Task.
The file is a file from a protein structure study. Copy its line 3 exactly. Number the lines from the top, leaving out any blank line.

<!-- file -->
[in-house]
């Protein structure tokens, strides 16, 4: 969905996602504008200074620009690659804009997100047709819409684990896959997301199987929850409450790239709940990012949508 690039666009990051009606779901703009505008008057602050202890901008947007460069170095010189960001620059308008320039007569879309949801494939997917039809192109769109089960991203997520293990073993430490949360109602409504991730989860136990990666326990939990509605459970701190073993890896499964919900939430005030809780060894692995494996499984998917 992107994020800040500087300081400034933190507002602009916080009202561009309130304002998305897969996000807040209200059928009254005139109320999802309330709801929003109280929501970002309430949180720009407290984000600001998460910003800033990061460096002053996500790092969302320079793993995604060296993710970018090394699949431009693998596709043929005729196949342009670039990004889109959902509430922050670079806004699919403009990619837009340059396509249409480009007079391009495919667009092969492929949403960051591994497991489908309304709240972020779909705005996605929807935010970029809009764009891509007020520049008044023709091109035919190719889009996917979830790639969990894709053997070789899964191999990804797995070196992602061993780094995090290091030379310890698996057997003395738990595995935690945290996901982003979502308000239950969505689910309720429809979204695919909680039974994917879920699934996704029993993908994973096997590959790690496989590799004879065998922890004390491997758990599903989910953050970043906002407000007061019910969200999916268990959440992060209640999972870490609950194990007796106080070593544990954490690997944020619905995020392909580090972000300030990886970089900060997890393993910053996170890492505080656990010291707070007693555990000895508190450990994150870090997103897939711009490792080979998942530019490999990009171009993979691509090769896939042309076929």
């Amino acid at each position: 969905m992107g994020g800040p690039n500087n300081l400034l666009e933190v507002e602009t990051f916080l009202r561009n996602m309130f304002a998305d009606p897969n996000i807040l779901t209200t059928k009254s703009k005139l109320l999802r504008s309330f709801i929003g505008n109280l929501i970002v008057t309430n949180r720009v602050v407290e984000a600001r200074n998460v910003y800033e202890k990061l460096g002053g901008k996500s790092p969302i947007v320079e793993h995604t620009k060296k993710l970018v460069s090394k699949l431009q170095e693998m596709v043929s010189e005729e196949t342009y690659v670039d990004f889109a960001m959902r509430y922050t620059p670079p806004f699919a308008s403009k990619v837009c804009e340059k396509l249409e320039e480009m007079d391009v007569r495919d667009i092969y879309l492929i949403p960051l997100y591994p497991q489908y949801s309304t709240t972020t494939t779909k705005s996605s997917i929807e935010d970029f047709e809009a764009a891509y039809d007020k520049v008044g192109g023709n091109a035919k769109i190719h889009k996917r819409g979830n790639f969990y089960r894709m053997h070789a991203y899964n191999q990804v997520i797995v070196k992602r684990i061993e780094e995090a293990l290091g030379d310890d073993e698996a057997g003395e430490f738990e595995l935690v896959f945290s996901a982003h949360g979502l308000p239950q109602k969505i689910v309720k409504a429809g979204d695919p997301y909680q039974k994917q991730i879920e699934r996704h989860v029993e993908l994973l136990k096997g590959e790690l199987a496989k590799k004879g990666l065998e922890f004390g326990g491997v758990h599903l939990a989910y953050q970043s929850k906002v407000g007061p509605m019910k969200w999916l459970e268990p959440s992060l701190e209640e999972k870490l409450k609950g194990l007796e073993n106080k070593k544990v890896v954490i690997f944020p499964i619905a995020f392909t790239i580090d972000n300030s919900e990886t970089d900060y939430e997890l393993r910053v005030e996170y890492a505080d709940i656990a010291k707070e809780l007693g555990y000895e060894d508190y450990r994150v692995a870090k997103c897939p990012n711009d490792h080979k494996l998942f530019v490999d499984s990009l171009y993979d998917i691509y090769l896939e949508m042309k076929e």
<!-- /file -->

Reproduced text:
């Amino acid at each position: 969905m992107g994020g800040p690039n500087n300081l400034l666009e933190v507002e602009t990051f916080l009202r561009n996602m309130f304002a998305d009606p897969n996000i807040l779901t209200t059928k009254s703009k005139l109320l999802r504008s309330f709801i929003g505008n109280l929501i970002v008057t309430n949180r720009v602050v407290e984000a600001r200074n998460v910003y800033e202890k990061l460096g002053g901008k996500s790092p969302i947007v320079e793993h995604t620009k060296k993710l970018v460069s090394k699949l431009q170095e693998m596709v043929s010189e005729e196949t342009y690659v670039d990004f889109a960001m959902r509430y922050t620059p670079p806004f699919a308008s403009k990619v837009c804009e340059k396509l249409e320039e480009m007079d391009v007569r495919d667009i092969y879309l492929i949403p960051l997100y591994p497991q489908y949801s309304t709240t972020t494939t779909k705005s996605s997917i929807e935010d970029f047709e809009a764009a891509y039809d007020k520049v008044g192109g023709n091109a035919k769109i190719h889009k996917r819409g979830n790639f969990y089960r894709m053997h070789a991203y899964n191999q990804v997520i797995v070196k992602r684990i061993e780094e995090a293990l290091g030379d310890d073993e698996a057997g003395e430490f738990e595995l935690v896959f945290s996901a982003h949360g979502l308000p239950q109602k969505i689910v309720k409504a429809g979204d695919p997301y909680q039974k994917q991730i879920e699934r996704h989860v029993e993908l994973l136990k096997g590959e790690l199987a496989k590799k004879g990666l065998e922890f004390g326990g491997v758990h599903l939990a989910y953050q970043s929850k906002v407000g007061p509605m019910k969200w999916l459970e268990p959440s992060l701190e209640e999972k870490l409450k609950g194990l007796e073993n106080k070593k544990v890896v954490i690997f944020p499964i619905a995020f392909t790239i580090d972000n300030s919900e990886t970089d900060y939430e997890l393993r910053v005030e996170y890492a505080d709940i656990a010291k707070e809780l007693g555990y000895e060894d508190y450990r994150v692995a870090k997103c897939p990012n711009d490792h080979k494996l998942f530019v490999d499984s990009l171009y993979d998917i691509y090769l896939e949508m042309k076929e």